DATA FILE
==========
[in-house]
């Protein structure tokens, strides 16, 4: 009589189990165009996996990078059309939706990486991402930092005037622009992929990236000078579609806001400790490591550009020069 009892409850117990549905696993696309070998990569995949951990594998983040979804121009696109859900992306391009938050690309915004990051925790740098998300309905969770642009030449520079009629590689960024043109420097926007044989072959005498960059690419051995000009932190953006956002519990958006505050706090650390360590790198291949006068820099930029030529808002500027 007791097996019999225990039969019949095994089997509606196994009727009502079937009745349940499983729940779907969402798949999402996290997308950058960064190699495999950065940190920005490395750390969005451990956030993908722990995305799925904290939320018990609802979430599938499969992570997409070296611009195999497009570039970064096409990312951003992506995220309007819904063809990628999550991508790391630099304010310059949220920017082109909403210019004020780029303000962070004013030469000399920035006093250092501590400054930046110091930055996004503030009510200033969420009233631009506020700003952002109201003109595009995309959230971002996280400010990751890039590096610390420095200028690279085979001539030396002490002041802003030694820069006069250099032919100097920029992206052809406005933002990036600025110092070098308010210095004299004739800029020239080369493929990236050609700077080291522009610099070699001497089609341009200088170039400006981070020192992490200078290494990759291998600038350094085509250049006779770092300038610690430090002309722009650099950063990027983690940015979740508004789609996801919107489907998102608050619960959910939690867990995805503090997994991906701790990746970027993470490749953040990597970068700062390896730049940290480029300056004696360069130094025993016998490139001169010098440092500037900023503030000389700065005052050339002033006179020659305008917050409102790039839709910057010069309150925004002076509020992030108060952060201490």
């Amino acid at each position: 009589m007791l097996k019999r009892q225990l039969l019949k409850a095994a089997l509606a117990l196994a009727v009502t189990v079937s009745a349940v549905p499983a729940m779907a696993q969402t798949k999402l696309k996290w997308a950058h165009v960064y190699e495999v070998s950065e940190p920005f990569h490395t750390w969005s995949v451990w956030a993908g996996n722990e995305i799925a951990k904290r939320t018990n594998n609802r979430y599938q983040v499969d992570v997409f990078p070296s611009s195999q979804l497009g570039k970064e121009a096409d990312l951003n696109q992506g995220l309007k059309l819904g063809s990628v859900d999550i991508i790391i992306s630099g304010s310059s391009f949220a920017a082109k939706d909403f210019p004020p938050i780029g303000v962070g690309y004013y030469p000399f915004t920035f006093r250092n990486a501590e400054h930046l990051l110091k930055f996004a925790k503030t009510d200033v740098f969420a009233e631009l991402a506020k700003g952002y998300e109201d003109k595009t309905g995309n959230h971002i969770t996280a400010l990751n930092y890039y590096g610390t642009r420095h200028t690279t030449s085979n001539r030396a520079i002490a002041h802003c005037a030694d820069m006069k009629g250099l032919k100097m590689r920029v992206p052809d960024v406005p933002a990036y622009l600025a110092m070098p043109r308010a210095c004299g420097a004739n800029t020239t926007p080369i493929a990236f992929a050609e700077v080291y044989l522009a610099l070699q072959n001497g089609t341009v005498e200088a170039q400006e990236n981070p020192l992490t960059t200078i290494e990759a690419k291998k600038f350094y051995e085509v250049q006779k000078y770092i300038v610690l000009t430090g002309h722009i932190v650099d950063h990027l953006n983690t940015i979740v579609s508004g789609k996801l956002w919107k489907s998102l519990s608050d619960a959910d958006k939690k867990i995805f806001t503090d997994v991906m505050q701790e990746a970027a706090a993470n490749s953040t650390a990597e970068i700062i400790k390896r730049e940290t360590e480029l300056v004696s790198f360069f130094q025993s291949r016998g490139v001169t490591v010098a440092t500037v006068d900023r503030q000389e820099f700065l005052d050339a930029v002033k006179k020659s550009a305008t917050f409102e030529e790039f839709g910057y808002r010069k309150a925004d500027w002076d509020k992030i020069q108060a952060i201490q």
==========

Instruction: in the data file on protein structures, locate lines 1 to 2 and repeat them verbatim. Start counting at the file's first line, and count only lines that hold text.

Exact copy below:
[in-house]
């Protein structure tokens, strides 16, 4: 009589189990165009996996990078059309939706990486991402930092005037622009992929990236000078579609806001400790490591550009020069 009892409850117990549905696993696309070998990569995949951990594998983040979804121009696109859900992306391009938050690309915004990051925790740098998300309905969770642009030449520079009629590689960024043109420097926007044989072959005498960059690419051995000009932190953006956002519990958006505050706090650390360590790198291949006068820099930029030529808002500027 007791097996019999225990039969019949095994089997509606196994009727009502079937009745349940499983729940779907969402798949999402996290997308950058960064190699495999950065940190920005490395750390969005451990956030993908722990995305799925904290939320018990609802979430599938499969992570997409070296611009195999497009570039970064096409990312951003992506995220309007819904063809990628999550991508790391630099304010310059949220920017082109909403210019004020780029303000962070004013030469000399920035006093250092501590400054930046110091930055996004503030009510200033969420009233631009506020700003952002109201003109595009995309959230971002996280400010990751890039590096610390420095200028690279085979001539030396002490002041802003030694820069006069250099032919100097920029992206052809406005933002990036600025110092070098308010210095004299004739800029020239080369493929990236050609700077080291522009610099070699001497089609341009200088170039400006981070020192992490200078290494990759291998600038350094085509250049006779770092300038610690430090002309722009650099950063990027983690940015979740508004789609996801919107489907998102608050619960959910939690867990995805503090997994991906701790990746970027993470490749953040990597970068700062390896730049940290480029300056004696360069130094025993016998490139001169010098440092500037900023503030000389700065005052050339002033006179020659305008917050409102790039839709910057010069309150925004002076509020992030108060952060201490």